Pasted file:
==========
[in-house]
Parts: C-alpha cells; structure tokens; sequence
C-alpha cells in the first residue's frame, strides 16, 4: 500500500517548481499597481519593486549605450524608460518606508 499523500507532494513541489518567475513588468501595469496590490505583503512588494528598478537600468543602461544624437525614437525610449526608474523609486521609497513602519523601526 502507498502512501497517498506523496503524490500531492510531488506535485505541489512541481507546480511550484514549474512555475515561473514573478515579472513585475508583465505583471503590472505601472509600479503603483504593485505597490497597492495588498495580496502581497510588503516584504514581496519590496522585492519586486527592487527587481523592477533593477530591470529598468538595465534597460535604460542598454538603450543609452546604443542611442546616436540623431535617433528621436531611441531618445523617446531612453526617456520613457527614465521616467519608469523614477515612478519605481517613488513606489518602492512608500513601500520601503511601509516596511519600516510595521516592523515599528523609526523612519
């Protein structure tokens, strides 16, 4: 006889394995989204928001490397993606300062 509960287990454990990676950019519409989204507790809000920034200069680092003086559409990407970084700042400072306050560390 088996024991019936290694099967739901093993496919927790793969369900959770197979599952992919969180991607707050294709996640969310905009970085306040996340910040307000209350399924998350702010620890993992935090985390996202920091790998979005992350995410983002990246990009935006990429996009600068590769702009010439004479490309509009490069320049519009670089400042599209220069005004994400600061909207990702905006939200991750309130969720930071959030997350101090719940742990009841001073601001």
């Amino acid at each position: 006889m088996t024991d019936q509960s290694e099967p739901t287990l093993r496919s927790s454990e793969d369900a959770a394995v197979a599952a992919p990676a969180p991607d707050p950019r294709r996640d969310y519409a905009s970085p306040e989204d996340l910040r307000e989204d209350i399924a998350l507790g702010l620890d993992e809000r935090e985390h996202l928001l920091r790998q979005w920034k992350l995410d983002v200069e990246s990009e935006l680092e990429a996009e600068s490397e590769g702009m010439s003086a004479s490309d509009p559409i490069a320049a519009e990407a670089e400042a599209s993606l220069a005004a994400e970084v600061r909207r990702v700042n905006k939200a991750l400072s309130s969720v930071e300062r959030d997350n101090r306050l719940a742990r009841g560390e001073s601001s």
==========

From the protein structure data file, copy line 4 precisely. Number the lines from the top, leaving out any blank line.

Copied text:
């Protein structure tokens, strides 16, 4: 006889394995989204928001490397993606300062 509960287990454990990676950019519409989204507790809000920034200069680092003086559409990407970084700042400072306050560390 088996024991019936290694099967739901093993496919927790793969369900959770197979599952992919969180991607707050294709996640969310905009970085306040996340910040307000209350399924998350702010620890993992935090985390996202920091790998979005992350995410983002990246990009935006990429996009600068590769702009010439004479490309509009490069320049519009670089400042599209220069005004994400600061909207990702905006939200991750309130969720930071959030997350101090719940742990009841001073601001």